Public Key Infosection tells us the public key that we’re going to use to communicate with mail.google.com. We do not have time to explain public key cryptography right now, but this is basically the encryption key we’re going to use to talk secretly.
- Lastly, the signature is a really important thing. Basically anyone could make a certificate for mail.google.com. I could make one right now! But if I gave you that certificate, you would have no reason to believe that it is a real certificate
So let’s talk about certificate signing.
Every certificate on the internet is basically two parts put together
- A certificate (the domain name it’s valid for and public key and other stuff)
- A signature by someone else. This basically says, “hey, this is okay, Visa says so”
I have a bunch of certificates on my computer in /etc/ssl/certs. Those are the
certificates my computer trusts to sign other certificates. For example, I
/etc/ssl/certs/Staat_der_Nederlanden_EV_Root_CA.pem on my laptop. Some
certificate from the Netherlands! Who knows! If they signed a
certificate, my computer would be like “yep, looks great, sounds awesome”.
If some random person across the street signed a certificate, my computer would be like “I have no idea who you are”, and reject the certificate.
The mail.google certificate is
- s:/C=US/ST=California/L=Mountain View/O=Google Inc/CN=mail.google.com
- which is signed by a “Google Internet Authority G2” certificate
- which is signed by a “GeoTrust Global CA” certificate
- which is signed by an “Equifax Secure Certificate Authority” certificate
I have an /etc/ssl/certs/GeoTrust_Global_CA.pem file on my computer, which I think is why I trust this mail.google.com certificate. (Geotrust signed Google’s certificate, and Google signed mail.google.com)
what does getting a certificate issued look like?
So when you get a certificate issued, basically how it works is:
- You generate the first half of the certificate (“jvns.ca! expires on X date! This is my public key!”). This part is public.
- At the same time, you generate a private key for you certificate. You keep this very secret and safe and do not show it to anybody. You’ll use this key every time you establish an SSL connection.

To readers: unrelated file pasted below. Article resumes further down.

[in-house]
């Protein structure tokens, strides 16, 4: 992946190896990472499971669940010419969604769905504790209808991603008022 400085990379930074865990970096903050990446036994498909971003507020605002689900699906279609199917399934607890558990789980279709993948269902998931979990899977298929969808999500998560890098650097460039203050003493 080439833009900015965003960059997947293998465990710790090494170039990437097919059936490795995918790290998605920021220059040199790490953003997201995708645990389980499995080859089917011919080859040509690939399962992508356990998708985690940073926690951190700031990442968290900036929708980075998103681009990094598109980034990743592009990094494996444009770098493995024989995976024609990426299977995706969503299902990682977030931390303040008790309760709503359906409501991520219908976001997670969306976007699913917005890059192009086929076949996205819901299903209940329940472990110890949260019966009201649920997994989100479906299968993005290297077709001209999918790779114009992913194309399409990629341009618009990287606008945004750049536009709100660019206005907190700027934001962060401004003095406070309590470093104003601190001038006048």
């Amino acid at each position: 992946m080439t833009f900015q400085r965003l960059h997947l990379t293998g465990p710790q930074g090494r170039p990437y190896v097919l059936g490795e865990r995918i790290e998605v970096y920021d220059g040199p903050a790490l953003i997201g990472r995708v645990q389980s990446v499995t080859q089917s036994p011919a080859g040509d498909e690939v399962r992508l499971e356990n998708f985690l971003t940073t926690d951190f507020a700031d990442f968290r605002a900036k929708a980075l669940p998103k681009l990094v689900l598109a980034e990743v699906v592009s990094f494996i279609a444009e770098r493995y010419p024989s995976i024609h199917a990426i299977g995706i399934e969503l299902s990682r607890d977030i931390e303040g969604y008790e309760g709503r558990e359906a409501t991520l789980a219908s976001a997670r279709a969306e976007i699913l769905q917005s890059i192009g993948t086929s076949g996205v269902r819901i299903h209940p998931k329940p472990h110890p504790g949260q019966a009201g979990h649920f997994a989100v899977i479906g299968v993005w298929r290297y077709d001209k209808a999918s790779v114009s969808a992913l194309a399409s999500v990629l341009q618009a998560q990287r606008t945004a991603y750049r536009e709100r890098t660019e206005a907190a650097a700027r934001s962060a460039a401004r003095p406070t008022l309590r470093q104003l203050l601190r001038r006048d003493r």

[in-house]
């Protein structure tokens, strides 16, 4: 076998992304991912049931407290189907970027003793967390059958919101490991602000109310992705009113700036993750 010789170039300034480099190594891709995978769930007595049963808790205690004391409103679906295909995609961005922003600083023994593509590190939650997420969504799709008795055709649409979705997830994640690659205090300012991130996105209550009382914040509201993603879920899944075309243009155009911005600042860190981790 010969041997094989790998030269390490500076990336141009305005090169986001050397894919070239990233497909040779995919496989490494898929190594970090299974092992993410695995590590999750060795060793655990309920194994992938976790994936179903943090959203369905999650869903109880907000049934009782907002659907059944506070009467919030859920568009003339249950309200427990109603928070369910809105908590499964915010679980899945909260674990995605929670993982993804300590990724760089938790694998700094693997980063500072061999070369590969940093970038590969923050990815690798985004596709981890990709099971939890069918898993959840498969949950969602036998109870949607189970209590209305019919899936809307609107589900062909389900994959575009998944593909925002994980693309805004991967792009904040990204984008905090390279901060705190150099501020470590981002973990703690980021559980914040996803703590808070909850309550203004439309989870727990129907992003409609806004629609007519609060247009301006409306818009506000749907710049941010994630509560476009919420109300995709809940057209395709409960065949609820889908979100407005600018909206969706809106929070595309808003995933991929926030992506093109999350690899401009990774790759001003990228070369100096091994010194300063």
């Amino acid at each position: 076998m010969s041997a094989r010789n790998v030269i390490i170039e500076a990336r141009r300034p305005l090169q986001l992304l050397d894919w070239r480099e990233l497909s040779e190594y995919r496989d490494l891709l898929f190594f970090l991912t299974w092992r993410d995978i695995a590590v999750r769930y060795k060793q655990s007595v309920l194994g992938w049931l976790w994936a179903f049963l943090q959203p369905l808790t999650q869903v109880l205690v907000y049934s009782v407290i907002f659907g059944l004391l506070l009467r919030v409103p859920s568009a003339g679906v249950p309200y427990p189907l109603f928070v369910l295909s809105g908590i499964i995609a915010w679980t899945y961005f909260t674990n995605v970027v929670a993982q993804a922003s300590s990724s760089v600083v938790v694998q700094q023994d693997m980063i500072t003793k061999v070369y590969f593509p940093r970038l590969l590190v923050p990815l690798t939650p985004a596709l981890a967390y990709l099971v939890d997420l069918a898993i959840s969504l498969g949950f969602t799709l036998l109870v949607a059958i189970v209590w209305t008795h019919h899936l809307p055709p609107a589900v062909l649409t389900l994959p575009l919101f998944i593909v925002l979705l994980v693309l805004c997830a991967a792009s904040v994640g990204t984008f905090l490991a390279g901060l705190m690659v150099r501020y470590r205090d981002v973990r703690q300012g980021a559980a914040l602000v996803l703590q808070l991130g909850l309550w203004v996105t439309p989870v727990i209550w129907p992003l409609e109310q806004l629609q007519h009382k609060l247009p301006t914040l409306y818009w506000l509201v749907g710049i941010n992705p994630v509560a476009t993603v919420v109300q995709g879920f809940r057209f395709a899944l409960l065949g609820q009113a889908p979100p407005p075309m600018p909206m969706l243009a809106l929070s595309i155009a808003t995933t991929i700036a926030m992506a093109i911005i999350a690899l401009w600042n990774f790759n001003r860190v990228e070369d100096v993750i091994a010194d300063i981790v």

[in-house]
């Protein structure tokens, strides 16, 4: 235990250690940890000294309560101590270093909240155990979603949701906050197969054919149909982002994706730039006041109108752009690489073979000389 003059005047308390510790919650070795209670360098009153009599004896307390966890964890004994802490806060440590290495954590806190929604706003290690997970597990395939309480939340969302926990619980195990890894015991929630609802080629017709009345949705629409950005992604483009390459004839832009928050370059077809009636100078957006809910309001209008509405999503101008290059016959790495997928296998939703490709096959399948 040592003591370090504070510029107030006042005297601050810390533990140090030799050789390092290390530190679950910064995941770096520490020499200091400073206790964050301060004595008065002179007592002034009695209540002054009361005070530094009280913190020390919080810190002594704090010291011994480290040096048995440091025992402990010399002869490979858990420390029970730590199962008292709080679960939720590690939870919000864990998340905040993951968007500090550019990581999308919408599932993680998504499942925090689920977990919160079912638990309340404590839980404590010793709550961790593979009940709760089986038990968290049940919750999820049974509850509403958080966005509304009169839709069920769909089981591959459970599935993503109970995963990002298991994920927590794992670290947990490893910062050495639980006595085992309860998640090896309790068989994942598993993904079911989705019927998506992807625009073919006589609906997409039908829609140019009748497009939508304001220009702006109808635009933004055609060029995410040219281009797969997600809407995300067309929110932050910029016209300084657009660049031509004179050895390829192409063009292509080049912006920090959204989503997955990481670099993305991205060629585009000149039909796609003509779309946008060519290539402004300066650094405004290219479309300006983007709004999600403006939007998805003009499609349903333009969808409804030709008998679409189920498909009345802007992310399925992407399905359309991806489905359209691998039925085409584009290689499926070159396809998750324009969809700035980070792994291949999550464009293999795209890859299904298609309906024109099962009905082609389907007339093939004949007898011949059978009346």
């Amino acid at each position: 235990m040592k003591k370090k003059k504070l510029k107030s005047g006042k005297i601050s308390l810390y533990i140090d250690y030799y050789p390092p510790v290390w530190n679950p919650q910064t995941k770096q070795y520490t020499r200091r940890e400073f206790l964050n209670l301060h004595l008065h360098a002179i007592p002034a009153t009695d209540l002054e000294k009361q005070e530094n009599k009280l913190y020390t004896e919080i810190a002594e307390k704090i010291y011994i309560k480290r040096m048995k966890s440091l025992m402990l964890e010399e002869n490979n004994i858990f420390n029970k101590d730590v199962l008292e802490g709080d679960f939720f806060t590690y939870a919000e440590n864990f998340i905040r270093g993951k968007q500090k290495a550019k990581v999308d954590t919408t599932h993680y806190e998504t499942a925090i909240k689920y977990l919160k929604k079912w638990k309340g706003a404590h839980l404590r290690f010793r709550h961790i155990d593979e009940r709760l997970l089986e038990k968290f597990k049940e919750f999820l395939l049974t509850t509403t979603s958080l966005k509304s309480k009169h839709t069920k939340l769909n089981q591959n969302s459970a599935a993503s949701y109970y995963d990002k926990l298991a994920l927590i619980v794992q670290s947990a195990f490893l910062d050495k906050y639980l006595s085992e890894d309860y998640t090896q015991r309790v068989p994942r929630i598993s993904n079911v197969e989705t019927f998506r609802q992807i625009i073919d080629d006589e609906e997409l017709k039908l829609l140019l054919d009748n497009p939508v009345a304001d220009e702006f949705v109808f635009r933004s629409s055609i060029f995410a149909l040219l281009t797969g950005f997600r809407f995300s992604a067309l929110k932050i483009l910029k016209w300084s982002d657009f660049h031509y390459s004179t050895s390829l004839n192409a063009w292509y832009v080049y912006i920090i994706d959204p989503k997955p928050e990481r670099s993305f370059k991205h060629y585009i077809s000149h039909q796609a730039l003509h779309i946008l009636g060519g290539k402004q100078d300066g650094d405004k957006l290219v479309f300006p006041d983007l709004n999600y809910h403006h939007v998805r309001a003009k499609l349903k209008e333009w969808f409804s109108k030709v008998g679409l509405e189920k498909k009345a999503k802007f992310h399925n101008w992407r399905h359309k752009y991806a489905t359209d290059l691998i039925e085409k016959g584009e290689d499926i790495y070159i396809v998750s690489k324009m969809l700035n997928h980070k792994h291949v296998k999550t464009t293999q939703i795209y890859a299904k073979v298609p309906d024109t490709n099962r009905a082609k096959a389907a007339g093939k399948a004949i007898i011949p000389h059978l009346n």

- You pay a certificate authority (CA) that other computers trust to sign your certificate for you. Certificate authorities are supposed to have integrity, so they are supposed to actually make sure that when they sign certificates, the person they give the cert to actually owns the domain.
- You configure your website with your signed certificate and use it to prove that you are really you! Success!
This “certificate authorities are supposed to have integrity thing” I think is why people get so mad when there are issues like this with Symantec where they generated test certificates “to unregistered domains and domains for which Symantec did not have authorization from the domain owner”
The last thing we are going to talk about is certificate transparency. This is a super interesting thing and has a good website and I am almost certainly going to mangle it.
I will try anyway!
So, we said that certificate authorities are “supposed to have integrity”. But there are SO MANY certificate authorities that my computer trusts! And at any time one of them could sign a rogue certificate for mail.google.com. That’s no good.
This isn’t a hypothetical issue – the certificate transparency website talks about more than one instance where a CA has been compromised or otherwise has made a mistake.
So, here’s the deal. At any given time, Google knows all the valid
certificates that are supposed to exist for
mail.google.com (there is
probably only one or something). So certificate transparency is basically a way
to make sure that if there is a certificate in circulation for mail.google.com
that they DON’T know about, that they can find out.
Here are the steps, as I understand them
- Every time any CA signs a certificate, they are supposed to put into a global public “certificate log”
- Also the Googlebot puts every certificate it finds on the internet into the certificate log
- If a certificate isn’t in the log, then my browser will not accept it (or will stop accepting it in the future or something)
- Anyone can look at the log at any time to find out if there are rogue certificates in there
So if that CA in the Netherlands signs an evil mail.google.com certificate, they either have to put it in the public log (and Google will find out about their evil ways) or leave it out of the public log (and browsers will reject it).
setting up SSL stuff is hard
Okay! We have downloaded a SSL certificate and dissected it and learned a few things about it. Hopefully some of you have learned something!
Picking the right settings for your SSL certificates and SSL configuration on
your webserver is confusing. As far as I understand it there are about 3 billion settings. Here is an example of an SSL Labs result for mail.google.com.
There is all this stuff like
OLD_TLS_ECDHE_ECDSA_WITH_CHACHA20_POLY1305_SHA256 on that page (for real, that is a real thing.). I’m happy there are tools like SSL Labs that help mortals make sense of all of it.
Someone told me https://cipherli.st/ is a way to pick secure SSL configuration if you’re not sure what to do. I don’t know if it’s good or not.
let’s encrypt is amazing
Also let’s encrypt is really cool! They let you have a certificate for your site and make it secure, and you don’t even need to understand all this stuff about how certificates work on the inside! And it’s FREE.